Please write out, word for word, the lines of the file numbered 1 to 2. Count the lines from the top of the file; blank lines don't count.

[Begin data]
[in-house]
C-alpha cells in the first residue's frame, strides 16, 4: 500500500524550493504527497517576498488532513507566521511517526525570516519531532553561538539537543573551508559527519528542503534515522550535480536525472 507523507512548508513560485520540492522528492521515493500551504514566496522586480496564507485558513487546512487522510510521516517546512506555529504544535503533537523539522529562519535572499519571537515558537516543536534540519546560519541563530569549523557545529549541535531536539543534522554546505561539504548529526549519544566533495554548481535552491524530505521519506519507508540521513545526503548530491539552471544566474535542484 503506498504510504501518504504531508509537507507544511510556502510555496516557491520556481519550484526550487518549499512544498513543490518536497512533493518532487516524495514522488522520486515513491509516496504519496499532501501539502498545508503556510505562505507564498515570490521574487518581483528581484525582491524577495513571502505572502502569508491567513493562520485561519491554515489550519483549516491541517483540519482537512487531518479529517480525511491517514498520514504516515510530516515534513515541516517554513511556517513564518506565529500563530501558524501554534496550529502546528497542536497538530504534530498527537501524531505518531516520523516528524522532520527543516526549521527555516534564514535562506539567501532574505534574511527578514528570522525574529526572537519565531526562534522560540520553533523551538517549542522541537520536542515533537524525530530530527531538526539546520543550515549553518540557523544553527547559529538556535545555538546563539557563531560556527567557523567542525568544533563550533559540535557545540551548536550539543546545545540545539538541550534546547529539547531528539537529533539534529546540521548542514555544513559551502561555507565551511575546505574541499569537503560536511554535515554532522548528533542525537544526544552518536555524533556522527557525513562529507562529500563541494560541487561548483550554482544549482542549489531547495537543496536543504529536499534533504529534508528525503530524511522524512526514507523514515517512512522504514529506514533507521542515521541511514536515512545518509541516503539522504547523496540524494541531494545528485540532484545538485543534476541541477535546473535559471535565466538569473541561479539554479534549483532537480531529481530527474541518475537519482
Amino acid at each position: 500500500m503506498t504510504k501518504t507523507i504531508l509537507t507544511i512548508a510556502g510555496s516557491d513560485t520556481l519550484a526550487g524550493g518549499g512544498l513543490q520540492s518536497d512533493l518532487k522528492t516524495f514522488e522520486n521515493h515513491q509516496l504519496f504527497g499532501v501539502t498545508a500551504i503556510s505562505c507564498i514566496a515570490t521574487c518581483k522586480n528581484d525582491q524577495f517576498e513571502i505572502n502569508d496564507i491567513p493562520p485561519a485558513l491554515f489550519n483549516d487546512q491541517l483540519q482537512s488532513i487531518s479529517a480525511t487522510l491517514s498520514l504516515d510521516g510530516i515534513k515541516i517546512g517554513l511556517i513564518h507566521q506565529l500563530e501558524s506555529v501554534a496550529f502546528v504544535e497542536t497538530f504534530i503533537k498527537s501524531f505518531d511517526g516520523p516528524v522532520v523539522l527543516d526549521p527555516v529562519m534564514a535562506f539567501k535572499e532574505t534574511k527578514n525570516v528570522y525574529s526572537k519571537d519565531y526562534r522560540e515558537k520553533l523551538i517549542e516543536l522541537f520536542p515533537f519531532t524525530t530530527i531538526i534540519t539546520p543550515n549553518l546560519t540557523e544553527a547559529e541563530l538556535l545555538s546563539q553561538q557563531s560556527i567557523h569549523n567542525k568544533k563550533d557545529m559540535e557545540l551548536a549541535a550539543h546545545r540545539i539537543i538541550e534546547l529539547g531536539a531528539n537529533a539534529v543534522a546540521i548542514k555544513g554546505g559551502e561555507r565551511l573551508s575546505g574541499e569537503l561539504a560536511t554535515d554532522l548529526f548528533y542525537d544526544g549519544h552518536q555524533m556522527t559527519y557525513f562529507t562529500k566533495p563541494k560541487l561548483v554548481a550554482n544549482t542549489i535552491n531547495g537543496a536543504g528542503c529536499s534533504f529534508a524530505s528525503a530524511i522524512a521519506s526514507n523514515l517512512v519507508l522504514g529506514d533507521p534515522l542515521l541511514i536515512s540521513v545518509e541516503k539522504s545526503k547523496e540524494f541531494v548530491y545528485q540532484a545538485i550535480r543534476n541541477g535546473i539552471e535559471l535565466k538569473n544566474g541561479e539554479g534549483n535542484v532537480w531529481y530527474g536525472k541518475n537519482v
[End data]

[in-house]
C-alpha cells in the first residue's frame, strides 16, 4: 500500500524550493504527497517576498488532513507566521511517526525570516519531532553561538539537543573551508559527519528542503534515522550535480536525472 507523507512548508513560485520540492522528492521515493500551504514566496522586480496564507485558513487546512487522510510521516517546512506555529504544535503533537523539522529562519535572499519571537515558537516543536534540519546560519541563530569549523557545529549541535531536539543534522554546505561539504548529526549519544566533495554548481535552491524530505521519506519507508540521513545526503548530491539552471544566474535542484 503506498504510504501518504504531508509537507507544511510556502510555496516557491520556481519550484526550487518549499512544498513543490518536497512533493518532487516524495514522488522520486515513491509516496504519496499532501501539502498545508503556510505562505507564498515570490521574487518581483528581484525582491524577495513571502505572502502569508491567513493562520485561519491554515489550519483549516491541517483540519482537512487531518479529517480525511491517514498520514504516515510530516515534513515541516517554513511556517513564518506565529500563530501558524501554534496550529502546528497542536497538530504534530498527537501524531505518531516520523516528524522532520527543516526549521527555516534564514535562506539567501532574505534574511527578514528570522525574529526572537519565531526562534522560540520553533523551538517549542522541537520536542515533537524525530530530527531538526539546520543550515549553518540557523544553527547559529538556535545555538546563539557563531560556527567557523567542525568544533563550533559540535557545540551548536550539543546545545540545539538541550534546547529539547531528539537529533539534529546540521548542514555544513559551502561555507565551511575546505574541499569537503560536511554535515554532522548528533542525537544526544552518536555524533556522527557525513562529507562529500563541494560541487561548483550554482544549482542549489531547495537543496536543504529536499534533504529534508528525503530524511522524512526514507523514515517512512522504514529506514533507521542515521541511514536515512545518509541516503539522504547523496540524494541531494545528485540532484545538485543534476541541477535546473535559471535565466538569473541561479539554479534549483532537480531529481530527474541518475537519482